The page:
Tag Archives: Process
Paul Bridle interviews Alexander Petsch, Managing Director of Spring Messe AG about the importance of people in business.
More and more organisations talk about the importance of their 'values' - yet few thing about these when recruiting new members of staff.
‘Values-Based Recruitment’ is essentially a means of assessing to what extent an individual’s approach, attitudes and motives align with the demands of the job, the values of the business and the culture of the working environment.
More enlightened organisations would argue that attending to these factors as part of their selection process has always been important to them. Although they might not have called it ‘Values-Based Recruitment,’ these organisations explore a 'values match' during their selection processes in some way or another, even if it’s not in a very deliberate or systematic way.
Take the first two diagrams below which convey two typical approaches to recruitment.
In Figure 1, experience is given the most attention (i.e. Does this applicant’s experience and qualifications indicate that they will be able to undertake this role successfully?). Some attention is paid to values, but it tends to be focused on ensuring that no obviously negative values are demonstrated (i.e. Was the applicant rude to the receptionist? Did they misinterpret one of our strategic objectives?) as opposed to actively trying to identify a set of particularly desirable values (i.e. Did they demonstrate commitment to our corporate message?
Do they keep up-to-date on the issues that our organisation cares about?)
Induction is a vital part of taking on a new employee.
Many employers understand the value of settling a new employee into their role in a well-organised induction programme.
A lot of hard work goes into filling the vacancy or a new role, so it is worth working just as hard to make the new recruit feel welcome, ready to contribute fully and want to stay.
ACAS has produced a guide which goes through the stages of settling in a new employee once they have accepted the job offer.
Recruiting and interviewing for new staff is easier if you spend time preparing and setting up appropriate business processes.
Before you begin recruiting, you need to develop a job description so you know what kind of person you're looking for and what skills and knowledge they must have.
This may sound obvious - but in lots of cases, this really important discussion is missed out and an old job description 'dusted off' rather than there being a robust analysis of what the job is and they type of person required to fill it.
You can recruit staff yourself, or you can hire a recruitment agency. If you decide to hire a recruitment agency, you should ask your colleagues and business partners to recommend a reputable recruitment agency that has experience with your type of business. (more…)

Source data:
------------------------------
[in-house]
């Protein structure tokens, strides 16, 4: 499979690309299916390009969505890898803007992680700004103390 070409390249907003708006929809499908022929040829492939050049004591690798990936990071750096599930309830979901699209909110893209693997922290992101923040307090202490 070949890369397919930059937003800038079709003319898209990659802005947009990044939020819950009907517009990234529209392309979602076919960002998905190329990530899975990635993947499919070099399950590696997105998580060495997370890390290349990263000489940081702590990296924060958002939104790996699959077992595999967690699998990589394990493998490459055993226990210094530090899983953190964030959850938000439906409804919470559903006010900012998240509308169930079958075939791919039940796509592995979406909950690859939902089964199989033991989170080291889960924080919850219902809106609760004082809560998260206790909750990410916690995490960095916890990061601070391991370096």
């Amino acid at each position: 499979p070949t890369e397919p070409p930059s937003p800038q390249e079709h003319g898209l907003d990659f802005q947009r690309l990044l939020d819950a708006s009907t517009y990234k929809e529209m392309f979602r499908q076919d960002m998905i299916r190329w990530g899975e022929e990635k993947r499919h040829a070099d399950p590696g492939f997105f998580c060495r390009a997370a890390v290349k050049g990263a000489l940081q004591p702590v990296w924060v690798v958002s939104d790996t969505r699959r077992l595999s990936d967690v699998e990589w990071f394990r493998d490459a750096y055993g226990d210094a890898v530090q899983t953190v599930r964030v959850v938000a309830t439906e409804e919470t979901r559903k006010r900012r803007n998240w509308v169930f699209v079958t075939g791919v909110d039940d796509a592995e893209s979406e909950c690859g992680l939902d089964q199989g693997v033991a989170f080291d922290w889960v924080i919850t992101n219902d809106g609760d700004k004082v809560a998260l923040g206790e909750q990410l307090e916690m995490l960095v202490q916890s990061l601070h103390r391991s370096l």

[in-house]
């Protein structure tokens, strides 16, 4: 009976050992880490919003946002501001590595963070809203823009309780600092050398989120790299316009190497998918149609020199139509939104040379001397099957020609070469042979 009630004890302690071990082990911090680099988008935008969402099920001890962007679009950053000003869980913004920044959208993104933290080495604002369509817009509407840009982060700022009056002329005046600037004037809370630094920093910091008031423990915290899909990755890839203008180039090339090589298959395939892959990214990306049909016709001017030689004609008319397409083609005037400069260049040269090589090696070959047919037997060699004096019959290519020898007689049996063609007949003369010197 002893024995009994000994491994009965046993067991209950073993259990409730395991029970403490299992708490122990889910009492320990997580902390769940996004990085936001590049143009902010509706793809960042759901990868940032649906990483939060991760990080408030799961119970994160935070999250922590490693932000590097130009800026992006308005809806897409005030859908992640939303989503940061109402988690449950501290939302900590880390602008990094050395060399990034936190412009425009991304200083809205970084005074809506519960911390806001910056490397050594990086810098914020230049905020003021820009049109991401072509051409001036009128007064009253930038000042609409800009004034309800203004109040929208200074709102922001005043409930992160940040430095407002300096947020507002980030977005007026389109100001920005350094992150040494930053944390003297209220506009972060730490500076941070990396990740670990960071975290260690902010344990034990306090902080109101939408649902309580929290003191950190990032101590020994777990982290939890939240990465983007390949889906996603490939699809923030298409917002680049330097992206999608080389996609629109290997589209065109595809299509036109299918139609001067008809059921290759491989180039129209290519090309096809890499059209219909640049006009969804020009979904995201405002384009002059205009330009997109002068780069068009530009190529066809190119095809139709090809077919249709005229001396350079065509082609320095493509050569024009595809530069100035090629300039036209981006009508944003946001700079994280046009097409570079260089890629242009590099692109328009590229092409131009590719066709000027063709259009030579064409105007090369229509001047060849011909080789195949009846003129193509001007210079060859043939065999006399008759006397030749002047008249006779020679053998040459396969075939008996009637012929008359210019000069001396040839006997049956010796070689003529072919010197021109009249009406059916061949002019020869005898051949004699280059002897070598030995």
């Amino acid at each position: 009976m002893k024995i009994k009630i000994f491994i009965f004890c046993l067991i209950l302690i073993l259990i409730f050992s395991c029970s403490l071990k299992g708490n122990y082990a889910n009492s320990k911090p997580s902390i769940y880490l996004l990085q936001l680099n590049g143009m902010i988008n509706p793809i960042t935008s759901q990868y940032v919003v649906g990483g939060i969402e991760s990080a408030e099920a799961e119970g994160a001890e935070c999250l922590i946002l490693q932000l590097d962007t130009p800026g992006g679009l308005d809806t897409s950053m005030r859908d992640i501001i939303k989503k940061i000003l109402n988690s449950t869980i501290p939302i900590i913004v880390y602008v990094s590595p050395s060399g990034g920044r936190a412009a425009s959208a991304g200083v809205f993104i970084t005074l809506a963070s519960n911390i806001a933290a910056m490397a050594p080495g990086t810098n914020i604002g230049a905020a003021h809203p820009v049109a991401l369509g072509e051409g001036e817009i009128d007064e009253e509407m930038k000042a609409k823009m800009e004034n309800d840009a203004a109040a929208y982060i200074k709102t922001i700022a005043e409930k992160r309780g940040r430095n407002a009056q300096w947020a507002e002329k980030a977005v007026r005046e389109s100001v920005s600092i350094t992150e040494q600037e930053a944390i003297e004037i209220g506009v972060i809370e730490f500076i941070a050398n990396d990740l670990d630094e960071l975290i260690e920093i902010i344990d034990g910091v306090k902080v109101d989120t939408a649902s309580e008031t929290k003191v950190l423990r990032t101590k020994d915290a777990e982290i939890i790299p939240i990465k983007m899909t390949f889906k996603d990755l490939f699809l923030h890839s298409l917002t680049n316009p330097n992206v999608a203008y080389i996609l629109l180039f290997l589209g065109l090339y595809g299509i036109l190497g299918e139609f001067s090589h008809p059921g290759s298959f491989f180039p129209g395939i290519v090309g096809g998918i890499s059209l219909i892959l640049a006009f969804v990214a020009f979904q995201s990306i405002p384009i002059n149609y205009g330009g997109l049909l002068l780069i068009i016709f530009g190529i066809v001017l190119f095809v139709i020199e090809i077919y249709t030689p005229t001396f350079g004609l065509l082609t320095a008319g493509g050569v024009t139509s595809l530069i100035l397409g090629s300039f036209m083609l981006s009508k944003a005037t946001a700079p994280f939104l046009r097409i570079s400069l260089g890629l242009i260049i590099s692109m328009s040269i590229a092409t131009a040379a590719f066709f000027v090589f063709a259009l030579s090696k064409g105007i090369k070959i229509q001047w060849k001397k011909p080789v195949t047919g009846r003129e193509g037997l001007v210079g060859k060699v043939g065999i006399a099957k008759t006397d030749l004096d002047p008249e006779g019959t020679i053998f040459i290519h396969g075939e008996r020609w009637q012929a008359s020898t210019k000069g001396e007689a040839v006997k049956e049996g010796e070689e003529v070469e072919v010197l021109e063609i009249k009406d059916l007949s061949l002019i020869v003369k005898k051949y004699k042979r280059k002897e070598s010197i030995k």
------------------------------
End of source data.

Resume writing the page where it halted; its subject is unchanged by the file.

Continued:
Many leaders recognise the value of a SWOT analysis for their companies. Understanding a business' Strengths, Weaknesses, Opportunities and Threats gives leaders a new perspective on what the organisation does well, where its challenges lie and which avenues to pursue.
However, few people realise that a personal SWOT analysis can do the same for an individual in pursuit of his or her career goals.
The SWOT analysis was first devised as a business tool in the 1960s by business icons Edmund P. Learned, C. Roland Christensen, Kenneth Andrews and William D. Guth.
In 1982, Heinz Weihrich took it one step further, constructing a 2-by-2 matrix to plot out the answers to the four key questions for easy comparison. Strengths and Weaknesses were across the top, and Opportunities and Threats in the bottom row.
This remains the most common and effective way to conduct the analysis. (more…)
It is vital that when recruiting new members of staff you follow an agreed process that meets all current legal requirements.
This example Recruitment & Selection Policy needs to be viewed alongside any current employment law and your own internal policies and procedures.
Most employers fully appreciate that the success of an organisation can hinge on its staff.
But, finding and keeping the right number of employees with the necessary abilities and attitudes requires skills which can sometimes be undervalued, overlooked or simply rushed.
This guide, produced by ACAS, is aimed at employers looking to handle recruitment themselves - whether they are the owner of a small firm, the head of a department in a larger organisation, part of a human resources team, or a line manager/supervisor.
It will also help no matter if the involvement is in some or all of the recruitment process.